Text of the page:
A Man of No Importance is a Nice Little Chamber Piece Musical with an Irish Beat
This score is pleasant, with a mixture of Irish folk, music hall type songs, plus gospel and mock showbiz jazz. The songs are tidily knit together with McNally's book. As usual, the playwright has a liberal number of funny jokes, such as Alfie saying to the priest: "Didn't you ever want to go on the stage father?" and the priest replying, "I do, every Sunday. It's called High Mass." There are also liberal Oscar Wilde epigrams sprinkled about the drama such as "The only way to get rid of temptation is to yield to it."
The title of the musical is a play on words of a little known Oscar Wilde drama of 1893 called "A Woman of No Importance." The play was revived in New York in 1916 where it ran for 56 performances. The current musical premiered at the Mitzi Newhouse Theatre in New York in 2002 where it received mixed reviews. Michael Sommers of the Newark Star-Ledger said, "The latest and frequently lovely piece is an exceptionally well crafted musical in practically every way." Many thought the musical would have a life of its own when it closed in New York. That appears to be the case, since regional companies are picking up the appealing musical.
The Man of No Importance follows the screenplay very closely. It is the story of inconspicuous, middle aged Irish bus conductor Alfie (Arthur Scappaticci) in 1964 Dublin. He is single, a closet homosexual living at home with his unmarried spinster sister. He has two passions; he is a lover of Oscar Wilde's plays and poems and he has a lust for his good looking straight bus driver mate Robbie (Levi Damlone). Alfie also directs an amateur theatrical company featuring Wilde's plays at his parish church, St. Imeidas. These plays run one to two nights only after the bingo games in the church hall. The amateur actors include an arch conservative Catholic butcher (who believes he makes a great "Ernest"), a housewife, a retired publican, and a strict elderly woman who finally will do play anything for "art." These "actors" have more heart than skill.
Alfie has decided to stage Oscar Wilde's Salome, which is going to cause him big trouble with the church. The church catches wind of this "denigrating play" during rehearsals and closes the play down. After this humiliation, poor Alfie decides to go out to seek a homosexual encounter, and it ends in an almost tragic event.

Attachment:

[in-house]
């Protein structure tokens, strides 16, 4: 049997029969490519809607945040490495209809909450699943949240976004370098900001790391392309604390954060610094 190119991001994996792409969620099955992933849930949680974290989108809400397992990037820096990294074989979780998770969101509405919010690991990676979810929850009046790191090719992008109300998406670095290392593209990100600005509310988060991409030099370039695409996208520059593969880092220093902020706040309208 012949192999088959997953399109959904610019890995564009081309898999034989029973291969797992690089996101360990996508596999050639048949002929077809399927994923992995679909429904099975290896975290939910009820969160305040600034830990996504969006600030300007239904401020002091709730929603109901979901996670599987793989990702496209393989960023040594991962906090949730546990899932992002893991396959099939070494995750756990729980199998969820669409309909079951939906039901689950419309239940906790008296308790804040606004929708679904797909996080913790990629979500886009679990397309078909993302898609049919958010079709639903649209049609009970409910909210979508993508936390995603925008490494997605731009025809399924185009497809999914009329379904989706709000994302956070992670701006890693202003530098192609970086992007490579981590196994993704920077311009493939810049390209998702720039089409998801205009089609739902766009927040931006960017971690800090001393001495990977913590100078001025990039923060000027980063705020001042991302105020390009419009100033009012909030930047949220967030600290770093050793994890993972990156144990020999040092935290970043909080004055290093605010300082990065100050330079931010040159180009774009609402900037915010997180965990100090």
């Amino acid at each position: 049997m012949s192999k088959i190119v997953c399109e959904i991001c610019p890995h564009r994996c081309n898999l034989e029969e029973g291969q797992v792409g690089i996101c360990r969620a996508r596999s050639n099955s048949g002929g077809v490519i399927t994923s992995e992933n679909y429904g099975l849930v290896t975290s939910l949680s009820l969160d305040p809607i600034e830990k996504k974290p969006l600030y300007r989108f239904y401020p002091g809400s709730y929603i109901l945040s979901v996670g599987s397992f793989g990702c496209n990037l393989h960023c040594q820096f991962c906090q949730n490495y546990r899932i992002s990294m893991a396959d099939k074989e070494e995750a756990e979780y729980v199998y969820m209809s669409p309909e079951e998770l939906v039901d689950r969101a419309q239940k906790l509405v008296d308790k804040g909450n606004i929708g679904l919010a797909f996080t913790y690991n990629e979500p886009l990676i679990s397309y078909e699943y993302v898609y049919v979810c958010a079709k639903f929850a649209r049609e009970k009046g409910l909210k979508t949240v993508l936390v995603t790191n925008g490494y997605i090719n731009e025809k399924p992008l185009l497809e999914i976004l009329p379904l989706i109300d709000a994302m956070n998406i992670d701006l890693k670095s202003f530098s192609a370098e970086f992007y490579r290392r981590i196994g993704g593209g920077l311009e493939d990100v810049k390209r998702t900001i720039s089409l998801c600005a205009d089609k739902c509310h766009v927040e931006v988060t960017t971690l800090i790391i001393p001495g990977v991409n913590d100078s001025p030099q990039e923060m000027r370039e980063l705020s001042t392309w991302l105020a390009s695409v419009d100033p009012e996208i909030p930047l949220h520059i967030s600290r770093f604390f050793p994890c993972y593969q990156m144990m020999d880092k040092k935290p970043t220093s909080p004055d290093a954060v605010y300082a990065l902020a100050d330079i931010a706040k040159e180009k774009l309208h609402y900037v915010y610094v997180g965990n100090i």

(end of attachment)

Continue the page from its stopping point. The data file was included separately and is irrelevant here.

Director George Quick has assembled fourteen actors, with some playing multiple roles. Quick maintains a nice flow with some of the scenes in the second act standing out in dramatic presentations. Most of the cast has fairly good Irish accents, although some let the accents slip into modern American English. Arthur Scappaticci (recently toured the bay area in My Gypsy and won a Dean Goodman Award last year for his solo performance in The Importance of Being Oscar) is very engaging in the role of Alfie. He has a nice light touch in his songs. Levi Damione (a new young actor who gave a great performance in NCTC's Thief River) plays the straight hunk Robbie. He gives a sympathetic performance, but he is not up to the Flaherty and Ahrens songs. His voice needs more training, especially when trying to override the six piece orchestra that becomes too loud in certain songs.
Shelley Lynn Johnson (NCTC's New Brain) as the spinster sister of Alfie is excellent in her role and presents a typical Irish middle aged lady who wants to see a continuation of the family name. One of the highlights of the musical is her duet with her secret lover, the butcher named Carney played by Paul Plain (many musical credits in Bay Area productions), the song "Books," which sounds like "Buooks" in an Irish dialect. Both are splendid in the song. Paul Plain also gives a rousing rendition of "Going Up" with the chorus. This is a paean to all of those actors in community theaters who give their all in productions throughout the land. Rayna Hickman is very good as the young ingénue Adela. She has a pleasing voice in "Love Who You Love." The rest of large cast gives good performances.
Cat Stevans, the set designer, does what he can with the small stage that has been made into a restricted church basement with a very tiny, almost too tiny, mock stage in the center background of the set. I doubt you could have more than two actors on that mock stage. The presidium stage has stained glass windows on the side and a top frame of the stage that shows various scenes of Dublin and the Wilde play Salome that are interesting. There is some Irish jig dancing at the beginning of the second act that is fun to watch. The only breakout song is The Streets of Dublin, which is nicely choreographed by George Quick. Somehow, I keep thinking of the "rainy London scene" in the old version of Jekyll and Hyde, the Wildhorn musical, when watching this scene.
A Man of No Importance runs through April 11 at the New Conservatory Theatre Center, 25 Van Ness at Market, San Francisco. For tickets call 415-861-8972 or on line at www.nctcsf.org.